What goes wrong for markets from here?
Morgan Stanley created ripples on the pond this morning by issuing its so-called triple-sell warning on equities. The research suggests a 14% correction likely over the next 6 months. Do you buy it? Were they producing warnings like these on the eve of the last significant correction?
If you buy into Chris Locke’s analysis, the clock is ticking for a likely third-quarter event: a correction of the order of 20% from the highs. He says he has never been more certain from his charting work of the likelihood of a drop in equity prices. Having said that, and with the greatest respect to Chris, I think he has been consistently more accurate with his commodity analysis than with his work on equities. The degree of momentum has been a surprise for many market analysts and the bad news (like the higher oil price) just hasn't been bad enough to check the gains.
The markets have also been immune to the rate-tightening cycles in Europe, the U.S. and somewhat in Japan. Many noted market commentators see limited correlation anyhow between the daily market moves and the steady ratcheting up of rates. Ultimately the frog will be slowly boiled … and investors will check out of equities as cash offers better returns and higher borrowing costs stem economic activity and slow corporate earnings growth. That could still be 18 months away, who knows? Pick a time horizon!
So, we have an interest-rate rise on the cards from the ECB (but will they remove the 'accommodative' word) and tomorrow a BoE meeting that is likely to keep rates on hold -- although some in the market are worried they could be taken by surprise as they were with the hike in January. The BRC data at the start of the week suggests the consumers desire to spend is weakening. A survey from the Nationwide points to U.K. consumer confidence at an 18-month high, so it's a mixed bag then.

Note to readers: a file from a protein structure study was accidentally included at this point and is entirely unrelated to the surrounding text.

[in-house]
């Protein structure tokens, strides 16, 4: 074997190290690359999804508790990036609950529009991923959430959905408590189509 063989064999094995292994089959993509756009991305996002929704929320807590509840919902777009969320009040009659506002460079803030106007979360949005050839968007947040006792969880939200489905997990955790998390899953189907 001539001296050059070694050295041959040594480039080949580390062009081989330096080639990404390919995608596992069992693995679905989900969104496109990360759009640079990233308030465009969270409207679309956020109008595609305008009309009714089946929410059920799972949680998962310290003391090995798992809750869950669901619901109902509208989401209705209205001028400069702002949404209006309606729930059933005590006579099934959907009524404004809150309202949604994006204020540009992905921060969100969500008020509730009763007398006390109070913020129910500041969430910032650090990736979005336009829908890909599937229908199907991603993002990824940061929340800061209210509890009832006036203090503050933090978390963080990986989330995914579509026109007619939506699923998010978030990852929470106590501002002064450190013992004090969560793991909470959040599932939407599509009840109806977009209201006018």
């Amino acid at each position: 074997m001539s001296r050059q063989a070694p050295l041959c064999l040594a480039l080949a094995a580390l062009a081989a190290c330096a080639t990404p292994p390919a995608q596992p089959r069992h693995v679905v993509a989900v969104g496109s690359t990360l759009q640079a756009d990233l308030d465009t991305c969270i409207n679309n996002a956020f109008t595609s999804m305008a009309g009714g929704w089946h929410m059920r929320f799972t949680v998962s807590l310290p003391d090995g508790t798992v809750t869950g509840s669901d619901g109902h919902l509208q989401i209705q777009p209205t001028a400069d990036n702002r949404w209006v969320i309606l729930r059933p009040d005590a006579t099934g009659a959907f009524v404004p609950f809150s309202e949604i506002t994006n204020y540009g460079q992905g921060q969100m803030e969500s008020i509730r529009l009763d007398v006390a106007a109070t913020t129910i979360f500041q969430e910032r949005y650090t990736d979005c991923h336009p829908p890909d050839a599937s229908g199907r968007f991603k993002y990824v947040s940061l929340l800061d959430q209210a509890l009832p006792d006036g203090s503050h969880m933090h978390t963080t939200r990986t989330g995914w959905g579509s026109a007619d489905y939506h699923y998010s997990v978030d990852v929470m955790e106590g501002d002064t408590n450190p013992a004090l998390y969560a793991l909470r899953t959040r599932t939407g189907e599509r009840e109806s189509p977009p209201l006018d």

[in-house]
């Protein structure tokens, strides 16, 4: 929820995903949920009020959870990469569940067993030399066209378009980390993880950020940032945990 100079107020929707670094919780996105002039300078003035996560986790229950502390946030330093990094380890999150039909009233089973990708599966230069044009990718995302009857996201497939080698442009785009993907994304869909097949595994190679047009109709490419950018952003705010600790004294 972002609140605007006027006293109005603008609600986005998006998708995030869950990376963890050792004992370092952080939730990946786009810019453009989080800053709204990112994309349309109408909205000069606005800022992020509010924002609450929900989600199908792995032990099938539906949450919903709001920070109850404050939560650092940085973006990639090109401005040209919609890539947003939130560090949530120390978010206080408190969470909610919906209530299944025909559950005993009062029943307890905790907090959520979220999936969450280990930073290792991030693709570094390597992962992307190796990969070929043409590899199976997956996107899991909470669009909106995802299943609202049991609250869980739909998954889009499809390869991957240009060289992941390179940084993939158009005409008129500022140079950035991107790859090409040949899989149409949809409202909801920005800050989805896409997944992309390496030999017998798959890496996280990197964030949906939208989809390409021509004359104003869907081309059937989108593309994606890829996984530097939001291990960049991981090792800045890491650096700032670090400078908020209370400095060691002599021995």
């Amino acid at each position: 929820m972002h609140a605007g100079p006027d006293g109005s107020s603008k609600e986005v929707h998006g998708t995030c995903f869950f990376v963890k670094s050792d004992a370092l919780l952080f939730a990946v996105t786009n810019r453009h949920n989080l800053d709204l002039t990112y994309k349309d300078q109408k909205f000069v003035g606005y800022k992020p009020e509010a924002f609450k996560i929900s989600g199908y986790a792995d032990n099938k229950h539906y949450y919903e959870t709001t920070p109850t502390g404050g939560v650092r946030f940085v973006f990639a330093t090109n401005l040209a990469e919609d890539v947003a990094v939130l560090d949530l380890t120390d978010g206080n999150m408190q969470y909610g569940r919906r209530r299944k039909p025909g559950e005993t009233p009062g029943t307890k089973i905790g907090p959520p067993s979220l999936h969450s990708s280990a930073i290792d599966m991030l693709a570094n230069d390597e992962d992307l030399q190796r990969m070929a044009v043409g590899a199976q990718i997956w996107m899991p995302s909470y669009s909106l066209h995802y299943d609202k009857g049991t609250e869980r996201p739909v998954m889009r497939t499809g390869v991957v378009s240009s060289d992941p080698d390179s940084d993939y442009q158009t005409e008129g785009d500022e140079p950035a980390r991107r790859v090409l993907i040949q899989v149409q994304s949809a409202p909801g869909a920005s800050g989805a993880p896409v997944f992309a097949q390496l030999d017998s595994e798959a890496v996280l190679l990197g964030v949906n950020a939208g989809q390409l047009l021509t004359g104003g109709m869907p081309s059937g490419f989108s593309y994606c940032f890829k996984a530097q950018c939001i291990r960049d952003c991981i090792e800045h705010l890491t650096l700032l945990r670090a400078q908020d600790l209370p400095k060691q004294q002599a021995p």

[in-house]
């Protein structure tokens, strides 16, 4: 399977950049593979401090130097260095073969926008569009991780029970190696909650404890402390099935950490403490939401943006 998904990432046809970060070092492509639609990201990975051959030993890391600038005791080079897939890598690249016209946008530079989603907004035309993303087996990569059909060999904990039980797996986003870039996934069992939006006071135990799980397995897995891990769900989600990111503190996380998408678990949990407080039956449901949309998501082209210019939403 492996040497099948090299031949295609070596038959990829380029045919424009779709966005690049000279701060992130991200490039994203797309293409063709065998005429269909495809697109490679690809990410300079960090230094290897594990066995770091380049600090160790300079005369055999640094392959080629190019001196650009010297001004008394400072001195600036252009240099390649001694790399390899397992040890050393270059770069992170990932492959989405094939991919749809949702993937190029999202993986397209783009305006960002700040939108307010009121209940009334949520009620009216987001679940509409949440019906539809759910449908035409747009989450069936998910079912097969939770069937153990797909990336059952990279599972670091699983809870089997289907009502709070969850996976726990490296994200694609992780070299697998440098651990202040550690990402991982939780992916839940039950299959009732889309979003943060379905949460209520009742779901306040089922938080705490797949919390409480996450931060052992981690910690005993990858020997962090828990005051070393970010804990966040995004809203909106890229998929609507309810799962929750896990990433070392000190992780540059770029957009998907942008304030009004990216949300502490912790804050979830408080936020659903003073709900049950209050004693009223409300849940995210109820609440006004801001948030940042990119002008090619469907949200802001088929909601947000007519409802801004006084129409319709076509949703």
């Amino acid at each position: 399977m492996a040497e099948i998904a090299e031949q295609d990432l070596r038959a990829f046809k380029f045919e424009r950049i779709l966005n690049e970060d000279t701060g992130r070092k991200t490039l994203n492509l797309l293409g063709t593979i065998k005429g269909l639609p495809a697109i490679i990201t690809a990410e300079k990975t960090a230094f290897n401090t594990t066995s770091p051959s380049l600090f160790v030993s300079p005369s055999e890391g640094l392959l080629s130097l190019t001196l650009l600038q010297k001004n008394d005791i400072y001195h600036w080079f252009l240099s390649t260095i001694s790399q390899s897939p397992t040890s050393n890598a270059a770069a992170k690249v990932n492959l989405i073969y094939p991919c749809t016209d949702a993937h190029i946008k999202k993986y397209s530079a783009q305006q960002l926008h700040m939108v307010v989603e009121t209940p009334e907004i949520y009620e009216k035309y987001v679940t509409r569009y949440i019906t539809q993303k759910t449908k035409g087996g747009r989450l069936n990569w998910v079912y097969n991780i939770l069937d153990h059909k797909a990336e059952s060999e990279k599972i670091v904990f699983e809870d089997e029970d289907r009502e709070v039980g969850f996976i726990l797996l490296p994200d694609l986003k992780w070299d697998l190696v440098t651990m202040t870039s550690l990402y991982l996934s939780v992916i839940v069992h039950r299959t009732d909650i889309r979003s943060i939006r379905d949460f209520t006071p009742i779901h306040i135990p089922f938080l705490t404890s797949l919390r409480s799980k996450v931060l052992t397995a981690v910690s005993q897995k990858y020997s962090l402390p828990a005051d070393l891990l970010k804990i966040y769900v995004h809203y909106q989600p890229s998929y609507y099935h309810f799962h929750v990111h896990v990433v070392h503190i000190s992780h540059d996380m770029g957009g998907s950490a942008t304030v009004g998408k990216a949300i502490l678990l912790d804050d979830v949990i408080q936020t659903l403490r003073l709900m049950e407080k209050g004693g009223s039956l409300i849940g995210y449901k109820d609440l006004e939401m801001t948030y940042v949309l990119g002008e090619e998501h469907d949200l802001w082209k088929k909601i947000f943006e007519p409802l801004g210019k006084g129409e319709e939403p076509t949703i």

Meantime, earnings news flow has slowed down but we continue to get a trickle of positive stories. Yesterday's better-than-expected Ryanair results sweetened the bitter pill of Michael O'Leary's warnings about yields later in the year. Today Bouygues, the French telecom and housing group, posted market-beating numbers. It looks as though Sarkozy may be very lucky with the economic cycle! There is no indication at this point that any slowing in corporate earnings is going to reduce investor appetites.
Do the politics matter? We will enjoy seeing our politicians squirm against a backdrop of a tetchy G8, with friction over climate change and Bush’s missile defense scheme. Do we need a missile defense system in Europe? It would be entertaining if the issues weren't so serious. The market impact so far from any of this seems to be zilch.
Don’t ignore the summer. As volumes begin to slow the market will be more vulnerable to swings on weak liquidity. Not a time to be brave if you are looking for an entry point to the broader market. Even if you see markets well bid by the private equity gorge-fest -- with funds raised for buying companies likely to top $600 billion this year -- it's important to keep the eyes peeled for changes in sentiment.
Useful program with Steen Jakobsen, the most memorable line: "private equity is dead. We are now in the world of governments and central bankers with Sovereign Wealth Fund." That's the new story for the investor to get their head around.